Pope Francis in 80-minute Q and A: ‘Who am I to judge gay people?’
29 July 2013
Pope Francis has said that gay people should not be judged, and that gay men can be priests.
Pope Francis told reporters aboard the papal flight from Word Youth Day in Brazil: “If someone is gay and he searches for the Lord and has good will, who am I to judge?”
In his responses to journalists aboard the flight back to Rome from Rio de Janeiro last night, he referred to the Catechism, which does not permit homosexual activity. “The Catechism of the Catholic Church explains this very well. It says [gay people] should not be marginalised because of this [orientation] but that they must be integrated into society,” he said.
But his tone was notably more conciliatory than the Catechism, which describes gay people as “objectively disordered”, and a 2005 directive issued under Pope Benedict XVI that said men with “deeply rooted homosexual tendencies” could not be ordained.
Referring to reports that a trusted aide he recently appointed to a senior role at the Vatican bank was involved in an alleged gay tryst a decade ago, Francis said he investigated the allegations against the man – assumed to be Mgr Battista Ricca – and found nothing to back them up.
Regarding the ban on communion for divorced and remarried Catholics, he said: “I believe this is a time of mercy, a change of epoch. It’s a kairos moment for mercy.” His comments contrast those of the head of the Congregation for the Doctrine of the Faith, Archbishop Gerhard Müller, who said in press interviews in June that those who remarry after a divorce were in situations in which it was impossible to appeal to God’s mercy.
Pope Francis told the journalists the issue of communion for those who have divorced and remarried had to be seen within the larger pastoral context of marriage, which was an issue he said the newly formed council of eight cardinals would look into. But he added: “It’s complicated.”
The Pope also said that the canonisation date for two of his predecessors John XXIII and John Paul II may be put back to 27 April 2014. No date had been formally announced but it was thought the canonisations could take place in December.
His remarks came during an unscripted 80-minute press conference during which he also said that his efforts to reform the Curia had been informed by conversations he had with cardinals before the papal conclave.
Having just today returned from a few days in Rome (where my wallet was stolen during a visit to Saint Peter’s Basilica – at the end of a two months holiday in Europe) viewing the immense crowds that still congregate around this important symbol of Roman Catholic piety; I found this article, printed in the latest edition of the English R.C. newspaper, ‘The Tablet’, most inspiring:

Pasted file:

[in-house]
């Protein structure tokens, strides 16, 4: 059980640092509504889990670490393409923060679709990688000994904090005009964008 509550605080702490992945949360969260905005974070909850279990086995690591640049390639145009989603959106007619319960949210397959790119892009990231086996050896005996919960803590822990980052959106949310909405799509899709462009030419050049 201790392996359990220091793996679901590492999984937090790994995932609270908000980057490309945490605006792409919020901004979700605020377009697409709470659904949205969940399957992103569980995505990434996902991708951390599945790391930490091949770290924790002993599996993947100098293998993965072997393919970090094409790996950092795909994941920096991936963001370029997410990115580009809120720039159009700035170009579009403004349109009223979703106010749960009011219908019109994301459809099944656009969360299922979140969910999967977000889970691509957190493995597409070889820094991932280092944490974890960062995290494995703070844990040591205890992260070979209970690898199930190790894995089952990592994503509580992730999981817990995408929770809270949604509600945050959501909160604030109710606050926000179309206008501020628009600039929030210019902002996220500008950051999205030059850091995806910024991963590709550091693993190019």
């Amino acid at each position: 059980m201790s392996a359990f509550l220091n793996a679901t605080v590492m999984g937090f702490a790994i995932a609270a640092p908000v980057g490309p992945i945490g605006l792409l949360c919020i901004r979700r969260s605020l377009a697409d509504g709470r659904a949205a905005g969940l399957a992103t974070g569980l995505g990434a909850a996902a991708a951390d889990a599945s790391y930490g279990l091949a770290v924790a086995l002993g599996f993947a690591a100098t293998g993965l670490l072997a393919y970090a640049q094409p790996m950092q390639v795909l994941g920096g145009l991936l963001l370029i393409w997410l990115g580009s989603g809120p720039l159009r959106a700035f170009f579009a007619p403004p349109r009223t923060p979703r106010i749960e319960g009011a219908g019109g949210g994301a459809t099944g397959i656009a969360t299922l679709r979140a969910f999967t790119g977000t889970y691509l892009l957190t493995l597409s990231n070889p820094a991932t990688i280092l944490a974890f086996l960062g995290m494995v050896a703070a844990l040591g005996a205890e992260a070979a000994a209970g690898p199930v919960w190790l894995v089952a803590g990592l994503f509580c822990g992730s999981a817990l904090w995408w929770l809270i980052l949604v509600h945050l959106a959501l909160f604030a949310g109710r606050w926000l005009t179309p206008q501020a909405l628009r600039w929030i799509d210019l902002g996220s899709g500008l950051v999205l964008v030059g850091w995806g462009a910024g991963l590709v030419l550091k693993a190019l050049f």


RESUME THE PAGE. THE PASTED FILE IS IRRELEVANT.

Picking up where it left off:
“Pope Francis has said that gay people should not be judged, and that gay men can be priests.” – ‘Tablet’ article : 29 July, 2013 –
This revelation, of Pope Francis’ openness towards Gay people, and even the admission that Gay people can be priests, is something radically new for the Roman Catholic Church in our day and age. Of course, in this question and answer session with journalists – en route by plane from Brazil to Rome, after the recent Youth Congress – the Pope is still not dogmatically departing from the traditional Roman Catholic stance on the ‘sinfulness’ of homosexual acts. What he is doing, however, is confirming the fact that to be amongst the intrinsically gay is not, of itself, sinful, nor the result of a disordered personality. This, though, does not detract from the fact that a Bishop of Rome is now saying that Gay people need to be respected and affirmed by the Church – no less than by the world the Church serves.
This may seem pretty mundane news to most of the world’s population, but to those in the Roman Catholic Church, and to those people who happen to be intrinsically gay, this is a remarkable turnaround from the teaching of previous Popes on the subject of homosexuality. What the Pope is indicating here is that the traditional Christian attitude of disrespect towards gay people can no longer be considered feasible. Though not actually announcing any particular doctrinal change; Pope Francis is seen now to be more hospitable to a class of people long since thought to be outside the classical definition of Christian disciple-ship. No doubt, from his own much closer attachment to the pastoral needs of the world’s poorest and marginalised people; Pope Francis is redefining what ought to be the attitude of Christians towards the modern ‘lepers’ in today’s society.
Let’s hope and pray that other religious leaders may take note of the Pope’s eirenic and pastorally sensitive statement about the acceptability of the gay community by the Church.
Father Ron Smith, Christchurch, New Zealand (now safely back in Godzone).